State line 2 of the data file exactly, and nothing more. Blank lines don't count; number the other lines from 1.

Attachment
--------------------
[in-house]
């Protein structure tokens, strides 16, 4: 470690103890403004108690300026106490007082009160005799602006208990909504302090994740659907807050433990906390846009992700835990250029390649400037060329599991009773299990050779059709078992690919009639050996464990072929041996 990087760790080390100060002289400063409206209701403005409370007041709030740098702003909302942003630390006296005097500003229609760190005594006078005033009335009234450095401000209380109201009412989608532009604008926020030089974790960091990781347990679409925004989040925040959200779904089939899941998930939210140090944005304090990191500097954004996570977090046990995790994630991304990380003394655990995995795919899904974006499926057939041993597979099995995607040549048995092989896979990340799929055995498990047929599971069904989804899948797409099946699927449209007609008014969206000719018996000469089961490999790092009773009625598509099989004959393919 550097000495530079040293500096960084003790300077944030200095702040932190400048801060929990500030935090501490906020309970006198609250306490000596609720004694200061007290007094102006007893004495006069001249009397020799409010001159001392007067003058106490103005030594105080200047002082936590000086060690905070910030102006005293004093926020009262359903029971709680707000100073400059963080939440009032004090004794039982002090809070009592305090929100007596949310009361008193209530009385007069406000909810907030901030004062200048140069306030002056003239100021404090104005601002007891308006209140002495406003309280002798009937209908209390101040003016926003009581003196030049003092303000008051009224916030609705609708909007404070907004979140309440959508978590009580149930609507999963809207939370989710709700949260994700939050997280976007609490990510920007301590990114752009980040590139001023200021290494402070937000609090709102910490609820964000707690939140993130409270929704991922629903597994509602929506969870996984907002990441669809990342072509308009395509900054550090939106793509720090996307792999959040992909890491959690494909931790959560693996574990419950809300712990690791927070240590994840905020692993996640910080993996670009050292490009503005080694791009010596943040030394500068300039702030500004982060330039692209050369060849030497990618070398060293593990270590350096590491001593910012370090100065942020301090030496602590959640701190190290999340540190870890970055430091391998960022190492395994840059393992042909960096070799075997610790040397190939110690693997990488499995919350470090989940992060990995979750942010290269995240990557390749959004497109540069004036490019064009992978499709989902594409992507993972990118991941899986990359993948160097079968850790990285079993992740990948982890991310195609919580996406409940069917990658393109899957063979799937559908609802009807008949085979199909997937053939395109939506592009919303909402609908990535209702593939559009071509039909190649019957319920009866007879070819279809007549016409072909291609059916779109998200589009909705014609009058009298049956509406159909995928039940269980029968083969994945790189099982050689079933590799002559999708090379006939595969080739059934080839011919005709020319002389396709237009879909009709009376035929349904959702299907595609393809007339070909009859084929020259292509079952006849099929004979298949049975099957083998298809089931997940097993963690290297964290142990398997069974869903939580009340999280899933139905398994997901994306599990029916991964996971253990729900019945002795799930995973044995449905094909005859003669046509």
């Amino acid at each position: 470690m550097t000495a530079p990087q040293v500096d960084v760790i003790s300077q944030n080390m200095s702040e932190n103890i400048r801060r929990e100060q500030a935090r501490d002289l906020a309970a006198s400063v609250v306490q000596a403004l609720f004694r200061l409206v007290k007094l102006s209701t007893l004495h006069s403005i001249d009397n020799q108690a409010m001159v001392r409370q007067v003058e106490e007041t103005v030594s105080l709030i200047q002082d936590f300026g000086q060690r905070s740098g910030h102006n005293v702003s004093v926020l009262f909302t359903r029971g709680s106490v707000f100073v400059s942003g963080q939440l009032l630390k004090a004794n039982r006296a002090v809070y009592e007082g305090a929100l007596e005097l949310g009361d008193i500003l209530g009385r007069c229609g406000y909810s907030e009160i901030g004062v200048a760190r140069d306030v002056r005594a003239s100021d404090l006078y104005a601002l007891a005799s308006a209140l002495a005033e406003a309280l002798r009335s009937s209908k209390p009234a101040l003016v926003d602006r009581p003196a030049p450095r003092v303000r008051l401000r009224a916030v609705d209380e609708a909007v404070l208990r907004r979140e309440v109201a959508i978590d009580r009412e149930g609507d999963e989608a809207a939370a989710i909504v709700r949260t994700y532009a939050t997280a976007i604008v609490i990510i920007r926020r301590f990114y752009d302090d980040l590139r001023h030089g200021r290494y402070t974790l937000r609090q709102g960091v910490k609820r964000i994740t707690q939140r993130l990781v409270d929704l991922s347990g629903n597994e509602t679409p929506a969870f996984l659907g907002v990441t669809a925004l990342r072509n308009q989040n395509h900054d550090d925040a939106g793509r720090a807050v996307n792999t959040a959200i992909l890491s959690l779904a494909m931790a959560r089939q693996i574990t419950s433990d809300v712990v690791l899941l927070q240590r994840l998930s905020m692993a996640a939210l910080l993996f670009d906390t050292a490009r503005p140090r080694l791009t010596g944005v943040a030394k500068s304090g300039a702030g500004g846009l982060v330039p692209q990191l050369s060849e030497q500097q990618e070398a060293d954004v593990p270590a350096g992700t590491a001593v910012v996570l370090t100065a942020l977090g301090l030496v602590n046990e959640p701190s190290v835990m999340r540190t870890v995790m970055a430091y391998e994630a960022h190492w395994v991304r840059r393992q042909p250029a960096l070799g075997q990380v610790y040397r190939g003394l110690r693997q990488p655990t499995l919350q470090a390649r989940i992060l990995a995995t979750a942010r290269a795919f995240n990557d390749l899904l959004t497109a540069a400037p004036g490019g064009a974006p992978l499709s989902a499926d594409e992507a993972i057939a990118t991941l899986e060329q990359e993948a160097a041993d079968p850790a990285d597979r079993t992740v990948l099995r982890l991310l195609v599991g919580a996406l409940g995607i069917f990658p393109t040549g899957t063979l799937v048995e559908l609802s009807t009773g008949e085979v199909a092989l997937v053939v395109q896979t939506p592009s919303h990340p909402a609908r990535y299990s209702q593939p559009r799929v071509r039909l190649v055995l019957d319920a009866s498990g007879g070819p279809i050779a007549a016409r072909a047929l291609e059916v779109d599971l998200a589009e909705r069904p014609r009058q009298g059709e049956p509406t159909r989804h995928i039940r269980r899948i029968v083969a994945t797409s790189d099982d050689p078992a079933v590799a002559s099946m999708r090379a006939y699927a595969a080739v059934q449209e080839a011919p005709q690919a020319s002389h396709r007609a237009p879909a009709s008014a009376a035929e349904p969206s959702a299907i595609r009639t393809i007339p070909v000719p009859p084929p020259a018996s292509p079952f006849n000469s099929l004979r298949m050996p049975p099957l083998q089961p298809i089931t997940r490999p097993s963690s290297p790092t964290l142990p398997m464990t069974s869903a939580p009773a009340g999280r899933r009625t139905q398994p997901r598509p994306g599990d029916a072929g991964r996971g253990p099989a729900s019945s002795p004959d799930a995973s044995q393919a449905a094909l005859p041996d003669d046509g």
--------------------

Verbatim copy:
């Protein structure tokens, strides 16, 4: 470690103890403004108690300026106490007082009160005799602006208990909504302090994740659907807050433990906390846009992700835990250029390649400037060329599991009773299990050779059709078992690919009639050996464990072929041996 990087760790080390100060002289400063409206209701403005409370007041709030740098702003909302942003630390006296005097500003229609760190005594006078005033009335009234450095401000209380109201009412989608532009604008926020030089974790960091990781347990679409925004989040925040959200779904089939899941998930939210140090944005304090990191500097954004996570977090046990995790994630991304990380003394655990995995795919899904974006499926057939041993597979099995995607040549048995092989896979990340799929055995498990047929599971069904989804899948797409099946699927449209007609008014969206000719018996000469089961490999790092009773009625598509099989004959393919 550097000495530079040293500096960084003790300077944030200095702040932190400048801060929990500030935090501490906020309970006198609250306490000596609720004694200061007290007094102006007893004495006069001249009397020799409010001159001392007067003058106490103005030594105080200047002082936590000086060690905070910030102006005293004093926020009262359903029971709680707000100073400059963080939440009032004090004794039982002090809070009592305090929100007596949310009361008193209530009385007069406000909810907030901030004062200048140069306030002056003239100021404090104005601002007891308006209140002495406003309280002798009937209908209390101040003016926003009581003196030049003092303000008051009224916030609705609708909007404070907004979140309440959508978590009580149930609507999963809207939370989710709700949260994700939050997280976007609490990510920007301590990114752009980040590139001023200021290494402070937000609090709102910490609820964000707690939140993130409270929704991922629903597994509602929506969870996984907002990441669809990342072509308009395509900054550090939106793509720090996307792999959040992909890491959690494909931790959560693996574990419950809300712990690791927070240590994840905020692993996640910080993996670009050292490009503005080694791009010596943040030394500068300039702030500004982060330039692209050369060849030497990618070398060293593990270590350096590491001593910012370090100065942020301090030496602590959640701190190290999340540190870890970055430091391998960022190492395994840059393992042909960096070799075997610790040397190939110690693997990488499995919350470090989940992060990995979750942010290269995240990557390749959004497109540069004036490019064009992978499709989902594409992507993972990118991941899986990359993948160097079968850790990285079993992740990948982890991310195609919580996406409940069917990658393109899957063979799937559908609802009807008949085979199909997937053939395109939506592009919303909402609908990535209702593939559009071509039909190649019957319920009866007879070819279809007549016409072909291609059916779109998200589009909705014609009058009298049956509406159909995928039940269980029968083969994945790189099982050689079933590799002559999708090379006939595969080739059934080839011919005709020319002389396709237009879909009709009376035929349904959702299907595609393809007339070909009859084929020259292509079952006849099929004979298949049975099957083998298809089931997940097993963690290297964290142990398997069974869903939580009340999280899933139905398994997901994306599990029916991964996971253990729900019945002795799930995973044995449905094909005859003669046509």